Natural terrains with ups and downs do not go well with wheelchairs.  Of course you cannot destroy or sacrifice the landscape for the sake of barrier-free, but some natural parks, beaches, forests, mountains and lakes are doing their best to allow as much accessibility as possible.  They have eliminated steps and made the ground more flat, and also built wheelchair accessible restrooms.  More cable cars are accessible and this helps you enjoy the great nature more easily.   

Cherry Blossoms   桜         

Watching cherry blossoms in Spring is may be best season to visit Japan. However the season is 10-14 days only. The end of March and early April is the season in Tokyo, Kyoto, and many cities. North and mountain side are late April. Hokkaido is May. Cherry blossoms move south to north. Today there are plenty of cherry trees all over Japan. Enjoy the party or eat lunch under cherry blossoms. That is Japanese traditional. It does not matter you are disabled or not. Everybody enjoy cherry blossoms anywhere in Japan.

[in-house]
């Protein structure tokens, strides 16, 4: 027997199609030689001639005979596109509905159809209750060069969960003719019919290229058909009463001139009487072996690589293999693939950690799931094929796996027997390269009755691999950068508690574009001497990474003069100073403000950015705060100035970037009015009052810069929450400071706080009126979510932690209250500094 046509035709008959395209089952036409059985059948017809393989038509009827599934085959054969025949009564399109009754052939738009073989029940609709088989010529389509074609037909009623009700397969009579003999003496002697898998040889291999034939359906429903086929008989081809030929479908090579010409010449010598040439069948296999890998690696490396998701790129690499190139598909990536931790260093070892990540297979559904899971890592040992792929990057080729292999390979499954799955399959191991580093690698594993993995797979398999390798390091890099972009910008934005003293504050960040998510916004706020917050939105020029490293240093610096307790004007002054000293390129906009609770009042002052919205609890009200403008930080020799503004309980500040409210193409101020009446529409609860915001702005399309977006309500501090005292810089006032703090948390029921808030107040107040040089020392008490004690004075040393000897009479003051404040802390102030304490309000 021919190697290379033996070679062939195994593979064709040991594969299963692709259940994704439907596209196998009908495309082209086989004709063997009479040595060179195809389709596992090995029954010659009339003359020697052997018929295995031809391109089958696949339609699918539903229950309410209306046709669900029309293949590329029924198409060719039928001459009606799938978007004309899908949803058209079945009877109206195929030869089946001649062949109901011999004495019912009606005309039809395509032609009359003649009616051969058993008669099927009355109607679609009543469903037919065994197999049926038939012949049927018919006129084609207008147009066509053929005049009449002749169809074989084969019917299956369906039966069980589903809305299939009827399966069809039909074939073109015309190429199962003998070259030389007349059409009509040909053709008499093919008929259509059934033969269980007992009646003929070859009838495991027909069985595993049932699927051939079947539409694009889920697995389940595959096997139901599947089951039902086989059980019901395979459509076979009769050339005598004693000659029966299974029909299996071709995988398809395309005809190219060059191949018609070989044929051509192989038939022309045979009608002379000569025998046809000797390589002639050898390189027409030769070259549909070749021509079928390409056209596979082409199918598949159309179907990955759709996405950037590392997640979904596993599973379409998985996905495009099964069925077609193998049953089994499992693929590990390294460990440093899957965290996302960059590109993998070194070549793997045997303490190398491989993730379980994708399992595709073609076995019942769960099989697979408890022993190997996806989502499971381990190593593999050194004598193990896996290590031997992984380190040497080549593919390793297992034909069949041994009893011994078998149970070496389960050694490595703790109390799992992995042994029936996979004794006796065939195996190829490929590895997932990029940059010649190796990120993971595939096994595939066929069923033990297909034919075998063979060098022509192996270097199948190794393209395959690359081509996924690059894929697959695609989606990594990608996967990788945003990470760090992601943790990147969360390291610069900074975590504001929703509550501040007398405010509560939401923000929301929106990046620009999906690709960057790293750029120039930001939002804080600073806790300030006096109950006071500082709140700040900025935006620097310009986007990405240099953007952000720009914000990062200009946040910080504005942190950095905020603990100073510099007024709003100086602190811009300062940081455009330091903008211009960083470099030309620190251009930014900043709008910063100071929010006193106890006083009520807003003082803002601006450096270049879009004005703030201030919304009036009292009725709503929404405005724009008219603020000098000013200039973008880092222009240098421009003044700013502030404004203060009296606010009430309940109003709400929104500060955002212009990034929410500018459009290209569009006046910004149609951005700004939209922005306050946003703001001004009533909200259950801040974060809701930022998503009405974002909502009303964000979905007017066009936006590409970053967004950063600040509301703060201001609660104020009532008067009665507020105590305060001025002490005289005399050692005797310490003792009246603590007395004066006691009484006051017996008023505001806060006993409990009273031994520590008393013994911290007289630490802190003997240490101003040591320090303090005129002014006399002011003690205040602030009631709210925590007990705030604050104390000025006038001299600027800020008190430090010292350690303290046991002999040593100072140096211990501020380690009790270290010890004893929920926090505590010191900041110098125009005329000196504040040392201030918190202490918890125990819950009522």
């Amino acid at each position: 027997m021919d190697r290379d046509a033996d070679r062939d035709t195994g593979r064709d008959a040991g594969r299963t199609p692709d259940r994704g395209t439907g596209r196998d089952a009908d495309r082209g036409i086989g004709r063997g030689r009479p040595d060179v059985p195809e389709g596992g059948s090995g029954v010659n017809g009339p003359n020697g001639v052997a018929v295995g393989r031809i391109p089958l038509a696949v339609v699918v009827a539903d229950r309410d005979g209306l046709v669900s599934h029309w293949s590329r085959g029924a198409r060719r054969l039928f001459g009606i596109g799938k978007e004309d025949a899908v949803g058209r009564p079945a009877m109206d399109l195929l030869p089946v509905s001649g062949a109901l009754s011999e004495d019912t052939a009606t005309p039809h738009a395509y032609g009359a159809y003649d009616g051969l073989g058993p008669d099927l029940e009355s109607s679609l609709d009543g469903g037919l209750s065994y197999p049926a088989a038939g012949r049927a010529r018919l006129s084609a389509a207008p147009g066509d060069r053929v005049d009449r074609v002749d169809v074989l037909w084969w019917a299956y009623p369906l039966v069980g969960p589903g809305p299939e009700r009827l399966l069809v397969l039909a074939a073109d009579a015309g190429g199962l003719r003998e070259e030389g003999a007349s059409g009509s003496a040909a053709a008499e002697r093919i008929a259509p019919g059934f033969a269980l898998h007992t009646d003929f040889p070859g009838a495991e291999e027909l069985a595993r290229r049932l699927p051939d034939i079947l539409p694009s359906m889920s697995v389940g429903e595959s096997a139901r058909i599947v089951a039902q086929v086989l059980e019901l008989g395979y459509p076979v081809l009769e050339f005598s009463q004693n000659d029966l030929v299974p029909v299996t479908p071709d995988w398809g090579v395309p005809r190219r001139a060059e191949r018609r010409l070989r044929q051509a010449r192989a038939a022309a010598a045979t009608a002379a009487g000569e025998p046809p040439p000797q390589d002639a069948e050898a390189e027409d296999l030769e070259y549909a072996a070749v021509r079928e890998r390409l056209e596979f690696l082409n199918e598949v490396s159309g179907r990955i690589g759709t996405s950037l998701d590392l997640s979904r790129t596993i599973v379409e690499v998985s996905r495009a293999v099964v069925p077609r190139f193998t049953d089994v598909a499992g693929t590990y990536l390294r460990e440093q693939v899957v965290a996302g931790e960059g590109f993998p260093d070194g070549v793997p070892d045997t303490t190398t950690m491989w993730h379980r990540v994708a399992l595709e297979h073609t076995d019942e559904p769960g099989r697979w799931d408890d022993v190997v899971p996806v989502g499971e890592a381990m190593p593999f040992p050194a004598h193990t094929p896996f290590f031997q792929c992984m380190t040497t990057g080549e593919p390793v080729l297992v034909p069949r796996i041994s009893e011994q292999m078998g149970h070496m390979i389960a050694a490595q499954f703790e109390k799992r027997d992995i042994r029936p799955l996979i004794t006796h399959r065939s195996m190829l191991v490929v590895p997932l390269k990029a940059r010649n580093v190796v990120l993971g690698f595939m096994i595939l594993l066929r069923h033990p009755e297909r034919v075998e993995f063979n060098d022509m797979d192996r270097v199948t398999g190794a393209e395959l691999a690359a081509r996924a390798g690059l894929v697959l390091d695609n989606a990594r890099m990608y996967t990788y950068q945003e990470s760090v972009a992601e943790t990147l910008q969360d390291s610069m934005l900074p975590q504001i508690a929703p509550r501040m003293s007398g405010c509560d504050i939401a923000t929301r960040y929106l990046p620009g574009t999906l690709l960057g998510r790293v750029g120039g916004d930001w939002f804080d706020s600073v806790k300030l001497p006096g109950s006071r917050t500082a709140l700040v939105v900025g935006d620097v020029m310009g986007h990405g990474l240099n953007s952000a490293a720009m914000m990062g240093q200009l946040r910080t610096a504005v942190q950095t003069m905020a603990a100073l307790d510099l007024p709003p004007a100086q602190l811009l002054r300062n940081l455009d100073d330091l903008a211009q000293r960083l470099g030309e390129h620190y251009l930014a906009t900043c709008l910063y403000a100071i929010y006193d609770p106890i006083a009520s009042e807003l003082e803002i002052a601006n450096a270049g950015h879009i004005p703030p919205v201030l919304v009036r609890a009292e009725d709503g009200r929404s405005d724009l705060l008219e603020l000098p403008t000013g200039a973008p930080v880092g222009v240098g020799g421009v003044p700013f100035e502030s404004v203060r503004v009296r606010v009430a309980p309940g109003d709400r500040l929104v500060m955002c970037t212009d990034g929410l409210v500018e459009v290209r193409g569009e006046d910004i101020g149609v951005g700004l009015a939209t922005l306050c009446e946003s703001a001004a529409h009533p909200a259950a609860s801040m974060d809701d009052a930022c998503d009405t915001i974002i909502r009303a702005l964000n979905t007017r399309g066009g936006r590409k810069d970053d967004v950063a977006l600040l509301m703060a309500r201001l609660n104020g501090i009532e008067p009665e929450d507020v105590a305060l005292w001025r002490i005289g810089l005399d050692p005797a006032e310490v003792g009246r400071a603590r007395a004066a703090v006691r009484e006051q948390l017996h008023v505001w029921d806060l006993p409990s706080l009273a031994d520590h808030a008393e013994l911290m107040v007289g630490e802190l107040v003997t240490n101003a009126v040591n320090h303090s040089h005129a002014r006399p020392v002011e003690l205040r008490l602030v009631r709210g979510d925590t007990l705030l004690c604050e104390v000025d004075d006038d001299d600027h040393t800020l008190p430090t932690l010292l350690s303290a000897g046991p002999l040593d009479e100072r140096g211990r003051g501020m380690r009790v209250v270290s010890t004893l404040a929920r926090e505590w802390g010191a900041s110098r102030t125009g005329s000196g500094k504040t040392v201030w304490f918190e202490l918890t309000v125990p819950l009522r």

Summer Festival   夏祭り         

Many many local summer festival everywhere in Japan late July - middle August. Watching fire works is Japanese summer. Each town has their own small festival to dance slow folk dance and eat street food at night. Find Japanese traditional festival.   

Red and Yellow Leaves   紅葉         

November is the season to watch autumn leaves. It depends on location and whether. Many nice temple gardens in Kyoto, but so crowded. There are plenty of nice mountains in central Japan and Tohoku areas. Do not forget going to hot spring after watching them in mountain side. Of course, we can see many red and yellow leaves in city. 

Snow            

There are many snow in Japan, especially Japan sea side and north. Ski is popular activity in winter. Many snow park are wheelchair accessible, but the access to snow park is still problem. We need a car with snow tire. Sapporo winter festival is famous. Going to Japanese traditional hotel in winter and enjoy hot springs is popular for family and friends. Eating crab is also popular in Japan sea side.